Great Mosque of al-Mansur

The Great Mosque of al-Mansur (Arabic: جامع المنصور, romanizedDjāmiʿ al-Manṣūr) was the chief Friday mosque of Baghdad during the Abbasid Caliphate.

The Round City of Baghdad in the time of Caliph al-Mansur, with the Great Mosque in the centre (No. 1)

When the Moroccan scholar and explorer, Ibn Battutah visited the city in 1327, he reported the mosque as still standing, but it disappeared at a later, unknown date; no trace of it survives today.[1]

History and description edit

Baghdad was founded in 762 by the second Abbasid caliph, al-Mansur (r. 754–775). The main part of the original city was the Round City, with the caliphal Palace of the Golden Gate and the adjacent Great Mosque at its centre.[2]

The Great Mosque was built at the southeastern side of the palace, after the latter had been completed. As a result, the mosque was not correctly directed towards Mecca (the qibla), as the mosque's outline had to conform to the existing palace walls.[3][4] The Great Mosque of al-Mansur was the first mosque to be built in Baghdad.[5] In its original form, the mosque was a quadrangle about 100 yards (91 m) on each side, i.e. about one quarter that of the palace.[5] Like much of the Round City, the structure was built of sun-dried bricks set in clay, while its roof was supported by wooden columns topped with wooden capitals. Most of the latter were composed of several pieces, joined endwise with glue, and clamped with iron bolts; but five or six of them, near the minaret, were formed from a single large tree-trunk each.[5]

The palace and mosque complex was apparently completed by the time al-Mansur took up residence in the city in 763.[4] Apart from the palace and two annexes to the northwest, the complex was surrounded by a wide empty space where construction was prohibited.[6] Around this, the palaces of al-Mansur's younger children, quarters for the palace servants, and the offices of the various administrative departments were built.[7]

Harun al-Rashid's reconstruction edit

In 807, Harun al-Rashid (r. 786–809) tore down the structure and rebuilt it with kiln-fired bricks set in mortar. Work was finished in 809.[4][8] This structure was later known as "The Old Court" (aṣ-saḥn al-ʿatīq).[9] Soon, however, it became apparent that it was not large enough to host the number of worshippers flocking to it during the Friday prayers. As a result, a neighbouring building, the "House of the Cotton Seller" (Dār al-Qaṭṭān), which previously housed an administrative department, was converted into an auxiliary mosque. As it proved more convenient, it soon came to supplant the Great Mosque, which by 875 was no longer being used for the Friday prayers.[9]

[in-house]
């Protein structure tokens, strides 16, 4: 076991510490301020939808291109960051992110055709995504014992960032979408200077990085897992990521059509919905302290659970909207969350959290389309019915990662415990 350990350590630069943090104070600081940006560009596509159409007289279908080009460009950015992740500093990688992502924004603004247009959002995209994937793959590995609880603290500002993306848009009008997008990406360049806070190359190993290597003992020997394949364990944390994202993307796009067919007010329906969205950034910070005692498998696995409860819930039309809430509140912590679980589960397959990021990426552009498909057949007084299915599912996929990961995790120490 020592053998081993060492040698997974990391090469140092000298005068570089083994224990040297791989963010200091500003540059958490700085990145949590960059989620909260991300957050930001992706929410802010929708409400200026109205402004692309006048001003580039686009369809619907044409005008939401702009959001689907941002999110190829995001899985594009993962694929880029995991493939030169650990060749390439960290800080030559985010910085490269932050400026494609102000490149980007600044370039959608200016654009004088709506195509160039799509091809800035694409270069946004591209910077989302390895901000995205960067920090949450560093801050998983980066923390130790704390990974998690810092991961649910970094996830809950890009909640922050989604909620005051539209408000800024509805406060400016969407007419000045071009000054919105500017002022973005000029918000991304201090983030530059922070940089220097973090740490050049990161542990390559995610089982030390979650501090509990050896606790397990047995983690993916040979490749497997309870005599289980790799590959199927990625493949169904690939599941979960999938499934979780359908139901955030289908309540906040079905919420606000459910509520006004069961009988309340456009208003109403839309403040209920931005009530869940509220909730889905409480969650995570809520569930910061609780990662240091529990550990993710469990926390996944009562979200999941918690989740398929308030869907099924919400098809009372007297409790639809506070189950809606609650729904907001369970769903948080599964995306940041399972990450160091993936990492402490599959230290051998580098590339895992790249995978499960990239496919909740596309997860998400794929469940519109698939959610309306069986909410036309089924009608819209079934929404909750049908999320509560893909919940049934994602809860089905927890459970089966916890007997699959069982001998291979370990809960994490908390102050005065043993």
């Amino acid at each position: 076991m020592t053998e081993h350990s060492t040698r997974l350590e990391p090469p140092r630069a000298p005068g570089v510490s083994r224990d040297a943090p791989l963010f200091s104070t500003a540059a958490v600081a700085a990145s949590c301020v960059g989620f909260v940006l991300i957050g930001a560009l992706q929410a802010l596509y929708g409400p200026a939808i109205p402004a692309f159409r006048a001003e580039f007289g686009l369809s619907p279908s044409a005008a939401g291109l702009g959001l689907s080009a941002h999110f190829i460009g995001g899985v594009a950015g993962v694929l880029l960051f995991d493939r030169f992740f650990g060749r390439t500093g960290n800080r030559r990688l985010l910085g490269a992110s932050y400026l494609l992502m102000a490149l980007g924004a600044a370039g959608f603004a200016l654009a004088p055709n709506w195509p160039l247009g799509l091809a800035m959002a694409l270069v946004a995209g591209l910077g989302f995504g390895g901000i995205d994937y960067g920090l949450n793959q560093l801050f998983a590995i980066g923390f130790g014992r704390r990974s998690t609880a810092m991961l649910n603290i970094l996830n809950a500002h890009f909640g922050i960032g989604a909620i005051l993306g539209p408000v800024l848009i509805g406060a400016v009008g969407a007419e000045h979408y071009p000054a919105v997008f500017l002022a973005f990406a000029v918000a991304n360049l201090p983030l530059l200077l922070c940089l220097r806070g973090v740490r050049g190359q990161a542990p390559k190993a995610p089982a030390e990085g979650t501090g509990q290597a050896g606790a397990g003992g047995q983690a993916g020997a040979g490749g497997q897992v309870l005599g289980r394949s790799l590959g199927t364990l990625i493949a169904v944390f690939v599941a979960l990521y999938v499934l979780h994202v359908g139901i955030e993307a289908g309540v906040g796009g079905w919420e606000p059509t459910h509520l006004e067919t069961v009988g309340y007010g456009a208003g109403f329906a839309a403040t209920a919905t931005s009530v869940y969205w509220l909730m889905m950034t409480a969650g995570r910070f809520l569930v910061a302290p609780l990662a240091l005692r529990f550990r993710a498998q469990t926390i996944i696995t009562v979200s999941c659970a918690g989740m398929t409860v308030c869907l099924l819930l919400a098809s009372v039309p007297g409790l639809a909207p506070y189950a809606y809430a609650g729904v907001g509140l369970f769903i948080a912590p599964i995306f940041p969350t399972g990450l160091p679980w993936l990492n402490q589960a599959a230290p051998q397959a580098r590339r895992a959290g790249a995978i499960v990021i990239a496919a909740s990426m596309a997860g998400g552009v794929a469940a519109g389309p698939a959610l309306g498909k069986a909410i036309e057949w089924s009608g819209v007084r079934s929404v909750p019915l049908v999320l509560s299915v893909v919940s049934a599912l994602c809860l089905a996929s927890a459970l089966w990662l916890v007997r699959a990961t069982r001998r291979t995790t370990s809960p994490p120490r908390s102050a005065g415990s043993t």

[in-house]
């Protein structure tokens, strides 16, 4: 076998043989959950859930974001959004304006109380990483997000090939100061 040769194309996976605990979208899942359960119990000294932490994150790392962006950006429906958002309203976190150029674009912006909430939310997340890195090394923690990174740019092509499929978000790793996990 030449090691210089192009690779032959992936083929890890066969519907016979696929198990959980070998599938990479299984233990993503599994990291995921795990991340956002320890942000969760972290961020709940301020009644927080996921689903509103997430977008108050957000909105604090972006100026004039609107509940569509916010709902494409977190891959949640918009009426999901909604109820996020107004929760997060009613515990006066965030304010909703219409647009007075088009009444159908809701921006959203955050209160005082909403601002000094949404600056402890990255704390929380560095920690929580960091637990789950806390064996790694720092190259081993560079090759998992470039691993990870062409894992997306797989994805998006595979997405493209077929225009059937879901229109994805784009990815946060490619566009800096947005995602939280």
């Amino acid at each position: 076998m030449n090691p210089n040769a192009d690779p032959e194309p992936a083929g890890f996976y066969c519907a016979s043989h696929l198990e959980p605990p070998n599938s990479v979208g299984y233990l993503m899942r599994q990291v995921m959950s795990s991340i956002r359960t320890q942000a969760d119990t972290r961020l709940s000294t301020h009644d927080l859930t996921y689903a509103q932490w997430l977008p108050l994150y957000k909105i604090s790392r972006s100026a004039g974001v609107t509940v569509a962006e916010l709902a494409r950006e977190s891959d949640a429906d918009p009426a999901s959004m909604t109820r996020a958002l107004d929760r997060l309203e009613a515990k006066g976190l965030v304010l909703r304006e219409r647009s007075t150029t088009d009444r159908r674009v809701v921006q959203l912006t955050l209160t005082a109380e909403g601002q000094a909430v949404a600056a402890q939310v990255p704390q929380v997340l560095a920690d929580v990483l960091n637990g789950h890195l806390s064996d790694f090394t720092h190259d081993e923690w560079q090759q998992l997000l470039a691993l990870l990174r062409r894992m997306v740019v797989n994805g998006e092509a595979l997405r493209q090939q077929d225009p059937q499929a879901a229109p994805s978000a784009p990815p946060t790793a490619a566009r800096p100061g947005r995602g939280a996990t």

Al-Mu'tadid's renovation edit

Caliph al-Mu'tadid (r. 892–902) objected to this state of affairs, and in 893 expanded the Great Mosque by tearing down part of the Palace of the Golden Gate. The wall originally separating the two was left standing, but was now pierced by 17 arched gateways: 13 into the courtyard of the mosque, and four on the side aisles. The commander Badr al-Mu'tadidi was made responsible for the new portions of the mosque, which were named Badriyah after him.[10] The remains of the original structure of Harun al-Rashid's time were cleaned and restored, while special care was given to the restoration and decoration of the mihrab, the minbar, and the maqsurah.[10] Ahmad ibn Rustah described the mosque, following al-Mu'tadid's restoration, as a "fine structure of kiln-burnt bricks well mortared, which is covered by a roof of teak wood supported on columns of the same, the whole being ornamented with [tiles the colour of] lapislazuli."[1] The mosque's minaret burned down in 915, but was rebuilt.[4]

Later history edit

The Great Mosque continued to be the chief Friday mosque of the city throughout the Abbasid period,[4][1] although in the late 9th century the residential life of the city had moved, along with the caliphal palaces, to East Baghdad across the Tigris. Under the Buyid emirs in particular, the Round City was abandoned and was left virtually deserted.[11] In 1058–1059, during the revolt of al-Basasiri, the Fatimid caliph was commemorated during the Friday prayers.[1][12] When Benjamin of Tudela visited the city in 1160, he reports that once a year the Caliph rode in pomp from his palace in East Baghdad to the Great Mosque "at the Basra Gate quarter", which remained the chief mosque in the city.[13][14]

The mosque was flooded in 1255,[4] and apparently survived the Sack of Baghdad by the Mongols in 1258, as it does not appear in the list of destroyed shrines later restored by Hulagu.[4][15] When Ibn Battutah visited the city in 1327, he reported the mosque as still standing, but it disappeared at a later, unknown date; no trace of it survives today.[1]

References edit

  1. ^ a b c d e Le Strange 1900, p. 36.
  2. ^ Le Strange 1900, pp. 15–19.
  3. ^ Le Strange 1900, pp. 33–34.
  4. ^ a b c d e f g Duri 1960, p. 896.
  5. ^ a b c Le Strange 1900, p. 34.
  6. ^ Le Strange 1900, pp. 30–31.
  7. ^ Le Strange 1900, p. 31.
  8. ^ Le Strange 1900, pp. 34–35.
  9. ^ a b Le Strange 1900, p. 35.
  10. ^ a b Le Strange 1900, pp. 35–36.
  11. ^ Duri 1960, pp. 899–901.
  12. ^ Duri 1960, p. 900.
  13. ^ Le Strange 1900, pp. 36–37.
  14. ^ Duri 1960, p. 901.
  15. ^ Le Strange 1900, p. 37.

Sources edit

  • Duri, A. A. (1960). "Baghdād". In Gibb, H. A. R.; Kramers, J. H.; Lévi-Provençal, E.; Schacht, J.; Lewis, B. & Pellat, Ch. (eds.). The Encyclopaedia of Islam, Second Edition. Volume I: A–B. Leiden: E. J. Brill. pp. 894–908. doi:10.1163/1573-3912_islam_COM_0084. OCLC 495469456.
  • Le Strange, Guy (1900). Baghdad During the Abbasid Caliphate. From Contemporary Arabic and Persian Sources. Oxford: Clarendon Press. OCLC 257810905.